In what seemed to happen overnight, Baer began receiving mass amounts of emails from fans regarding the Wrestlecrap website. Baer didn’t use the mailbag or anything else to judge how popular his site was, but he instead looked up the web traffic to see the official number of hits. “I remember very vividly Merle and I checking the web traffic, and in our first month we got 2,000 hits, and we were excited, but we get that now in two hours on a Friday morning,” Baer said. “It was very different, and we thought it was very neat. Merle was just like me, he just wanted to entertain people and make them laugh. If it’s 10 people we’re making laugh, that’s great, if it’s 10,000 people we are making laugh, that’s even better.”

With Wrestlecrap‘s fan base expanding, Baer decided to contact the people at ECW Press and pitch a book. Wrestlecrap: The Very Worst of Professional Wrestling was born a short time later.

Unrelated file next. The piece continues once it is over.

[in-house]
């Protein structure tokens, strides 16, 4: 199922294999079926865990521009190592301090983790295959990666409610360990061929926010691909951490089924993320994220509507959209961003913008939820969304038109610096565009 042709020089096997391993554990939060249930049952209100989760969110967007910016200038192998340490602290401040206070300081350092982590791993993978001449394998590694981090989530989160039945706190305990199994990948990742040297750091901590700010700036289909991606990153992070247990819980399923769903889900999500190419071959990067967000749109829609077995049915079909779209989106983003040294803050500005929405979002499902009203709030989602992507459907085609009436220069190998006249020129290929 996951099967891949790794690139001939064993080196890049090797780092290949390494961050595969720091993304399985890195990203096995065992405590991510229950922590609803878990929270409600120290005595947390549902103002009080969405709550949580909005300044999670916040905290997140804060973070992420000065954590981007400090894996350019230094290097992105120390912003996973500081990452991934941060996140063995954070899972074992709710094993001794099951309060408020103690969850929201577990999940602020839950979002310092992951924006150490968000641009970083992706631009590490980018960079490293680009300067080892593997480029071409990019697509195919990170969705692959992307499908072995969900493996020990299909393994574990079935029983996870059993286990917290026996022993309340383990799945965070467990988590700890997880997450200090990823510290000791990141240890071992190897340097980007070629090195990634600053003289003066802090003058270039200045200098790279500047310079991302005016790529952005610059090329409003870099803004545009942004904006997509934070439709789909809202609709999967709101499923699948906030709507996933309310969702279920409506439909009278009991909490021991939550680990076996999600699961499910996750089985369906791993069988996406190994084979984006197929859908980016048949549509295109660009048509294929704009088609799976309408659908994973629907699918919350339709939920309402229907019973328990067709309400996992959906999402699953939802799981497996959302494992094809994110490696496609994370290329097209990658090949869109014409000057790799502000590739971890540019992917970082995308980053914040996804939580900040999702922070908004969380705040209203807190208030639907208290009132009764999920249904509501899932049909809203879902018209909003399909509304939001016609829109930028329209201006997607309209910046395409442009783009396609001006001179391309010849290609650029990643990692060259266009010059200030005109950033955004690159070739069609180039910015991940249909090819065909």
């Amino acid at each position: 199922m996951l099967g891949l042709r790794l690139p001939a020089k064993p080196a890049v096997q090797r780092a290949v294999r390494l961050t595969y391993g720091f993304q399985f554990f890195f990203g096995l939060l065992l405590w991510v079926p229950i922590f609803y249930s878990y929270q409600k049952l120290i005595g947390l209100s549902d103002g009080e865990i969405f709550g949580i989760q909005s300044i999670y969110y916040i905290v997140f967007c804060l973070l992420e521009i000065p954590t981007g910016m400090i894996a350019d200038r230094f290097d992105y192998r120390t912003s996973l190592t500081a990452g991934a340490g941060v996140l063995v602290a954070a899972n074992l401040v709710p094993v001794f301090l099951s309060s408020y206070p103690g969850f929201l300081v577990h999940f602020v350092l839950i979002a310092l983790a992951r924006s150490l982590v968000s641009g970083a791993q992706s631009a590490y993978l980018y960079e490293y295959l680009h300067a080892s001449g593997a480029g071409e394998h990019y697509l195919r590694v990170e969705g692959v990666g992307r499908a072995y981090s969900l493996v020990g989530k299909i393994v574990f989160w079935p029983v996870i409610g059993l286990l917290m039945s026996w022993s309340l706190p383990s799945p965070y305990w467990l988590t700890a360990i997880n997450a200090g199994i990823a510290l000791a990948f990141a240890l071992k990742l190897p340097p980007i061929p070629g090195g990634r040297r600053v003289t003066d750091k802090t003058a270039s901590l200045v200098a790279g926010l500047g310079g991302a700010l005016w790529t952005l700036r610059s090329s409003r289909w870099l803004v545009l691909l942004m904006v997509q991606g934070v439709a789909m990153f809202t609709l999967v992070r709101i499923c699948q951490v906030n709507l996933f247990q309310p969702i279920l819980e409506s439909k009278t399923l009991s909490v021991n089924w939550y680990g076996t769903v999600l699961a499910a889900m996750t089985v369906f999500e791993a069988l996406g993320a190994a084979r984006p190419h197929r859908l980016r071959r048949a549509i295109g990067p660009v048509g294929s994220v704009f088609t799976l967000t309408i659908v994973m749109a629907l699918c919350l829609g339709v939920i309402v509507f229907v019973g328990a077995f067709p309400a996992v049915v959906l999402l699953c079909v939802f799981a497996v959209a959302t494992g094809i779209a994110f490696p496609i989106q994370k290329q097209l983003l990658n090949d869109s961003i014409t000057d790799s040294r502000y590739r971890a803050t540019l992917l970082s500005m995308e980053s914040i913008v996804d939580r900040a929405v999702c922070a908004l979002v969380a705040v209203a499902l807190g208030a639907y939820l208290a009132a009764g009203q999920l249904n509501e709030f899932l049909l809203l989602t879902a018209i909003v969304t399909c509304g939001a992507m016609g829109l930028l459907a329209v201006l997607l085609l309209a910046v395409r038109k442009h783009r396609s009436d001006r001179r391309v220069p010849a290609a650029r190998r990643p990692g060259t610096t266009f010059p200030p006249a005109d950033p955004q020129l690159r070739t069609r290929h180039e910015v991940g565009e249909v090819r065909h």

“The first person I showed the book to was my wife, and I just couldn’t believe I was able to con somebody into paying me to write a book with the word ‘crap’ in the title,” he laughed. “To me that was the greatest achievement I could ever possibly achieve.”

Baer was in a whirlwind of emotions as he saw his first book. “When I first saw my book, I was happy with the job ECW Press did, they didn’t really mess with what I had to say, and that’s one of the main reasons why I wrote a second book with them,” he said.

With the excellent reception of Wrestlecrap, Baer and ECW Press decided to work on another project, that being The Death of WCW. This time Baer co-wrote the book with Bryan Alvarez. “I was a Figure Four Weekly subscriber, that’s Bryan’s newsletter, and I found that he’s just so funny and so knowledgeable, and his newsletter usually arrives on Saturday, and if I go to the mailbox and it’s not there, I get depressed. I just thought that he was so talented, and that he could easily write a book.”

Baer was willing to share his byline with Alvarez, but not R.D. Reynolds, who had taken over his life and gotten co-credit for the first book. “For my own ego, I wanted my own name on the book,” he said, “and there was a long discussion going back and forth with ECW Press, and for whatever reason, their marketing department decided to promote me as two different people.”